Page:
Pablo Mitchell, associate professor of history and comparative American studies, Oberlin College
The early 20th century was a period of both heightened Mexican immigration to the United States and increasing attacks on ethnic Mexican communities across the nation. Calls for immigration restriction amplified racial differences and fueled arguments against Mexican fitness for American citizenship. Mexican communities, of course, were hardly passive in the face of such attacks, turning to a range of strategies to proclaim their rights and membership in the nation.
In the American Southwest, courtrooms often served as especially illuminating sites in such struggles over Mexican inclusion and exclusion. This talk focuses on the involvement of Mexicans in sex crimes and draws from nearly 1,000 cases appealed to higher courts by Spanish-surnamed defendants between 1900 and 1930 in California, Arizona, New Mexico, and Texas.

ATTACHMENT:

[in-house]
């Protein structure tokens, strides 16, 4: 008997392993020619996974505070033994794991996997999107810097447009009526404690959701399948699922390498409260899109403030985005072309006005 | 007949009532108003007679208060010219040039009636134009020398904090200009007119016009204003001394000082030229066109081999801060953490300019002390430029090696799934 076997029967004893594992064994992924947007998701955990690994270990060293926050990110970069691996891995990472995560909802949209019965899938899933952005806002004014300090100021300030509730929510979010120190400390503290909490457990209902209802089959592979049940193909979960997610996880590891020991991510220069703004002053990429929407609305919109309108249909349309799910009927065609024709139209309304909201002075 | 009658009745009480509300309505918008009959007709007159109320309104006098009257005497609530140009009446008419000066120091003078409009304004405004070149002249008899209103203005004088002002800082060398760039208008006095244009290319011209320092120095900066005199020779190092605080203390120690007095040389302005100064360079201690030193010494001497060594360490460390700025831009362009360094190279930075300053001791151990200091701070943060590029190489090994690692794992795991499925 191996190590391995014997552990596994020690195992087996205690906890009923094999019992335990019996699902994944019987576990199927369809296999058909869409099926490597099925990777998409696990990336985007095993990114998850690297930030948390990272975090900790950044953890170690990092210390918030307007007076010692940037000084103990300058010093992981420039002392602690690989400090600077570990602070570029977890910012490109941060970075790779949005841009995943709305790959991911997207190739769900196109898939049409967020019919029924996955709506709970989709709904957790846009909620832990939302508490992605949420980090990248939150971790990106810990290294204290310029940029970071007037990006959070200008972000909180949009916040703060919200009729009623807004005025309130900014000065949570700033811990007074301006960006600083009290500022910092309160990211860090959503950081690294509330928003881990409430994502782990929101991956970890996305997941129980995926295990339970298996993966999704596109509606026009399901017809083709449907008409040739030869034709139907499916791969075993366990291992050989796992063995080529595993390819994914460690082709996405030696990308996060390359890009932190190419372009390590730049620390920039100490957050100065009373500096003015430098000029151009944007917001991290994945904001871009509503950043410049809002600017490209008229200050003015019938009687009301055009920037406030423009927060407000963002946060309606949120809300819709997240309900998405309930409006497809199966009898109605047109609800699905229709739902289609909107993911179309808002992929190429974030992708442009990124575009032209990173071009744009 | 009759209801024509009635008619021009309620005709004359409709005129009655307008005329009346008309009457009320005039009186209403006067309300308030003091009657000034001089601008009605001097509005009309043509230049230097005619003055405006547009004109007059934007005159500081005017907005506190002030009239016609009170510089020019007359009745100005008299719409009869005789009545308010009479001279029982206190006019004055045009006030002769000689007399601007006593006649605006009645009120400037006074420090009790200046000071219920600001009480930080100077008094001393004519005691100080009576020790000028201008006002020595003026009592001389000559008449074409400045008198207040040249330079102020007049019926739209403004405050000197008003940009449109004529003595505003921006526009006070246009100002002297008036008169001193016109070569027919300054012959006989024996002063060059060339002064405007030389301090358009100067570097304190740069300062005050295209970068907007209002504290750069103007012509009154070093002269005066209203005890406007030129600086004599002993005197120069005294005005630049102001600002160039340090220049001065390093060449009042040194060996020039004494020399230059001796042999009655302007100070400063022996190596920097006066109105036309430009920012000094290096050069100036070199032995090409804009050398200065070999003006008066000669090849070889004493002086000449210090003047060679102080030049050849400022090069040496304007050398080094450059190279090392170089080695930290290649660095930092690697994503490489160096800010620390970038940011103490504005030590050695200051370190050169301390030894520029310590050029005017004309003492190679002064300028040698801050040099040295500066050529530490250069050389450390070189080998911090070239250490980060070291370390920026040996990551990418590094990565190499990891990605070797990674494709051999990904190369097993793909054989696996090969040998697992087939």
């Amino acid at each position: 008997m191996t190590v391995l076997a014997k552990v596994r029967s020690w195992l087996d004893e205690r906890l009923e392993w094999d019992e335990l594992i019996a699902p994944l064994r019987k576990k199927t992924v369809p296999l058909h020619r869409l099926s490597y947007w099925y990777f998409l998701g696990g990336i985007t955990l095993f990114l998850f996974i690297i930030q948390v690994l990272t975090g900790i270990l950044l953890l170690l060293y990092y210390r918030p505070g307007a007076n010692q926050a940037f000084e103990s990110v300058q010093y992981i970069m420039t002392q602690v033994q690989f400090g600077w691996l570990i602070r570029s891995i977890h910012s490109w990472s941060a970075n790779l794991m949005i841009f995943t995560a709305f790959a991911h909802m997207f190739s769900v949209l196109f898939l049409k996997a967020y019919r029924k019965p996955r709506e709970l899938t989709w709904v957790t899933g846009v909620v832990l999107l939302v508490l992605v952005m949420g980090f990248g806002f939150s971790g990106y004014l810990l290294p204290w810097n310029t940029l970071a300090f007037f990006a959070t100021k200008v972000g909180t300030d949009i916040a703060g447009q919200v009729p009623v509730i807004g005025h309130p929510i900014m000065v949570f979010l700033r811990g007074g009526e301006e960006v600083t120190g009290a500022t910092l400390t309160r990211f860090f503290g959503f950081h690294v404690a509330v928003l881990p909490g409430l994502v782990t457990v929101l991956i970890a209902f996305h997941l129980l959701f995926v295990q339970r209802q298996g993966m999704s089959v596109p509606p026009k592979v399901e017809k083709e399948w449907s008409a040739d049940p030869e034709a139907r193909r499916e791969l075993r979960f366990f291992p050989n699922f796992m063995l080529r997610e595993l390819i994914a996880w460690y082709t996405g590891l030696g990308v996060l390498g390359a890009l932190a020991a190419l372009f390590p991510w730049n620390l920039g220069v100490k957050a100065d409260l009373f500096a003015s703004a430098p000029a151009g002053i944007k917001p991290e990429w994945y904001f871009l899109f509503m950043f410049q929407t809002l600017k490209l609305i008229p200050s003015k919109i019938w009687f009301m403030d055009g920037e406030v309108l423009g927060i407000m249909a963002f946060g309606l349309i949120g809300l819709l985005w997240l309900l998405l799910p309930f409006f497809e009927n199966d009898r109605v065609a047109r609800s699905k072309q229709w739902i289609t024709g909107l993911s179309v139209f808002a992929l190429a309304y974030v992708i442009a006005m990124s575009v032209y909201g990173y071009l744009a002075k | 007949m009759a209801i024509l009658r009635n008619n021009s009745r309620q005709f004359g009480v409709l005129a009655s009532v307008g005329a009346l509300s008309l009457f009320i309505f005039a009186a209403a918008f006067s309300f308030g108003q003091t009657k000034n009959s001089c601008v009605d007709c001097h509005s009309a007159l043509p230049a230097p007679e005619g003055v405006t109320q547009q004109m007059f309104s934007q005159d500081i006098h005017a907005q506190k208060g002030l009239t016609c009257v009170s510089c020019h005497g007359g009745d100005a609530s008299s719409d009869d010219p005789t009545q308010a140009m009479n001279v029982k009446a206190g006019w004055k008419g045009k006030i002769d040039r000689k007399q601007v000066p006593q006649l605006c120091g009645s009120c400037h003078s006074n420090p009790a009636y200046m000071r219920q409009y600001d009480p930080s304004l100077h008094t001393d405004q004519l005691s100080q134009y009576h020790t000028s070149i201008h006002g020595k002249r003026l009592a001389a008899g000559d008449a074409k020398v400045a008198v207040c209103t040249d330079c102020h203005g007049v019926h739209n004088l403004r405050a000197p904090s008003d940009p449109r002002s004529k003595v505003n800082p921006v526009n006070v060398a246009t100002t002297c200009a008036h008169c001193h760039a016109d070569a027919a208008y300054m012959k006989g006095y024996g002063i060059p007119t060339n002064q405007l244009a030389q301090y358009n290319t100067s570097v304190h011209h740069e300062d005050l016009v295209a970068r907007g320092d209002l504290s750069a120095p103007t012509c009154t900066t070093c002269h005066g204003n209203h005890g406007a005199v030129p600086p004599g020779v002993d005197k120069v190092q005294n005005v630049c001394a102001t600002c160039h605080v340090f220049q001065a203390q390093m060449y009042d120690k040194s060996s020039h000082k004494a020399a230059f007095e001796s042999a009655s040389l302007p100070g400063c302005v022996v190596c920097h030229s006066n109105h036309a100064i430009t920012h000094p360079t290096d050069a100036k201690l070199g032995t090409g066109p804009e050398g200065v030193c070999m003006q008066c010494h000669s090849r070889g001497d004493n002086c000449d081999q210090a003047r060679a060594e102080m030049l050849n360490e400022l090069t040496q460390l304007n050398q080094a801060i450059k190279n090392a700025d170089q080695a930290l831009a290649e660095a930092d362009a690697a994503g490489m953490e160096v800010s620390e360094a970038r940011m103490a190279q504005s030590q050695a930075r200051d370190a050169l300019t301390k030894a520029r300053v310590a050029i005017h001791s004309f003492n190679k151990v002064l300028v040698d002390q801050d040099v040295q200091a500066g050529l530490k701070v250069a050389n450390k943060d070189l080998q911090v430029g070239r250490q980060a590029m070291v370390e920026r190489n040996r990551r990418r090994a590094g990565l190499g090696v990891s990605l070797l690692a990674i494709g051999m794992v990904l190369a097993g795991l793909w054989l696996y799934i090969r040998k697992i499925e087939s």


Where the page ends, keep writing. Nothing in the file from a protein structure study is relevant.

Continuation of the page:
In legal settings where discussions of sexual norms and aberrance were prominent, such as trials for crimes like rape, prostitution, seduction, and sodomy, Anglo trial participants frequently portrayed Mexicans as different from, and inferior to, Anglos. Mexican trial participants, on the other hand, often actively opposed such characterizations. On the witness stand and in court documents, in the presence of powerful and often hostile Anglo court officials (judges, lawyers, jury members, police officers), Mexican men and women asserted themselves as respectable, hard-working, sexually-normal members of good families and communities. At the core of the talk, therefore, is this critical tension in talk of sex in the West: sexual discourses could function both to maintain and to challenge Mexican social inequality.
Sponsored by Henkels Lecture Funds from the Institute for Scholarship in the Liberal Arts, Multicultural Student Programs and Services, the Institute for Latino Studies, and the Department of American Studies